Inhibits, and the new world order

Once upon a time there were three inhibit API’s:

Obviously, this has a few big flaws:

  • An application might have to inhibit three services, using slightly different methods
  • gnome-screensaver has to expose lots of low level icky stuff for g-p-m to consume
  • We’ve got a screensaver doing idle detection
  • We’ve got gnome-power-manager writing into gnome-screensaver GConf keys to get the timeouts correct
  • It’s not possible to prevent logout or user switching
  • The hand-off between the session and power manager is poorly defined, so we get stupid libnotify popups rather than nice dialogue integration.
  • We don’t integrate with presence services, so we just ignore away/busy/idle status.

Basically, we need the session manager to take care of the all registrations and handle the interactions. Luckily, this is what Jon McCann has done in gnome-session.

These new interfaces are session management done right. Of course, this breaks the old world order of inhibiting gnome-power-manager and gnome-screensaver. For the 2-26 series all inhibits are proxied by g-p-m and g-s to gnome-session, so everything should pretty much just work like before. But, early in the 2-27 cycle we’re going to remove this compat code and everything will have to go through gnome-session. For most code it’ll just be a couple of lines changed and behind the scenes it’s a much simpler and more powerful design.

Like some of the other changes we are making at the moment (DeviceKit, PulseAudio, KMS) this is a new way of doing things, and things might temporarily break. They’ll be regressions, but things can be fixed quickly and most importantly, correctly. What we were using before just wasn’t good enough. With this new framework, we can do it right for GNOME 3.0.

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Richard has over 10 years of experience developing open source software. He is the maintainer of GNOME Software, PackageKit, GNOME Packagekit, GNOME Power Manager, GNOME Color Manager, colord, and UPower and also contributes to many other projects and opensource standards. Richard has three main areas of interest on the free desktop, color management, package management, and power management. Richard graduated a few years ago from the University of Surrey with a Masters in Electronics Engineering. He now works for Red Hat in the desktop group, and also manages a company selling open source calibration equipment. Richard's outside interests include taking photos and eating good food.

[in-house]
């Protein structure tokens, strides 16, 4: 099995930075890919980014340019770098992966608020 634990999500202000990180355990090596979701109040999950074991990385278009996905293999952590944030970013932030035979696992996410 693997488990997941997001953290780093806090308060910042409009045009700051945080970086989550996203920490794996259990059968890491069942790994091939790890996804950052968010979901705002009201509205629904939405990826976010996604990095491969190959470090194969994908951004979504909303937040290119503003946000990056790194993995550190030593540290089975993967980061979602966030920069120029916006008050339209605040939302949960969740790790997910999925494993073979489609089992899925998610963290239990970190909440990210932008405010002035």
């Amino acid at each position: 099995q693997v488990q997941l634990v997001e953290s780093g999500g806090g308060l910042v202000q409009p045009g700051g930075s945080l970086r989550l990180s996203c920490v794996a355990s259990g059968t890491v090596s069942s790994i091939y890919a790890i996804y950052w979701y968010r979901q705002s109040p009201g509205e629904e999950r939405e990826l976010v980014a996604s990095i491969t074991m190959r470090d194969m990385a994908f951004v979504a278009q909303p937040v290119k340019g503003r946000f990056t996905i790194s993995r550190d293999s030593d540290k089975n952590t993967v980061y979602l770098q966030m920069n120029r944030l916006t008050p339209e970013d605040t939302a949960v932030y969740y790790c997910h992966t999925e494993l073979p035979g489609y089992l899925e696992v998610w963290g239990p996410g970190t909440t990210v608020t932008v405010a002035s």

19 thoughts on “Inhibits, and the new world order”

  1. Will there ever be a possibility to inhibit just one screen? Say prevent the screensaver from blanking a monitor with important stats displayed or the one with a movie playing.

  2. Will the session manager now have the concept of the session being idle (e.g. for changing your presence in applications like Empathy)?

  3. Corey: HAL still exists, although applications don’t need to use it. Long term HAL is going to be phased out in favour of DeviceKit-* daemons, so it’s not really of massive concern. The old HAL interface was clunky, and it was just not possible to plumb it into the session like we needed to.

  4. By the way, would you read this mail:

    which is about this very problem? I guess now is the time to tackle it.

    There’s an old bug about this too:

    Ideally, I think we would need:
    – a fd.o standard D-Bus interface for this (we absolutely need to avoid a KDE/GNOME problem with inhibit)
    – 3 different inhibit levels that prevent resp. screensaver, automatic suspend, and manual suspend (for CD burning, etc.)


  5. Right, HAL is going to die. But then why not push this kind of interface into devkit? Or are we going to have another go ’round, where gnome-session proxies to a devkit interface in the future when that is more settled?

  6. @hughsie: no Empathy is not wired up yet. If this is landing in GNOME 2.26, I should make it work. It should be straight forward enough.

    Out of interest, is the DBus API documented somewhere?

  7. @Corey: Well, DK-p is system based, and gnome-session is session based. ConsoleKit is aware of each session, and so I would imagine this goes through ConsoleKit too.

  8. I don’t quite follow why “It’s not possible to prevent logout or user switching” is a flaw. Is it for cases where, e.g. you’re burning a CD, and if you log out, the burner will get terminated mid-job, resulting in a brand new coaster for your tea cup?

    What about user-switches then? Okay, every time I tried to use the fast user switcher applet, my X server promptly crashed, so I can see how it’s the same thing as a logout, but, assuming this gets fixed, what’s the harm?

  9. From the sounds of it, this change will adversely affect Xubuntu. We use gnome-screensaver and gnome-power-manager to offer user friendly power management options to our users. I’m all for better architect but am I correct in understanding that these changes will make g-p-m and g-s-s depend on gnome session manager? : (

  10. @Cody: Well, no, not really. It does make applications depend on a session process providing org.gnome.SessionManager, but you could code that up in about 50 lines of python if you really wanted.

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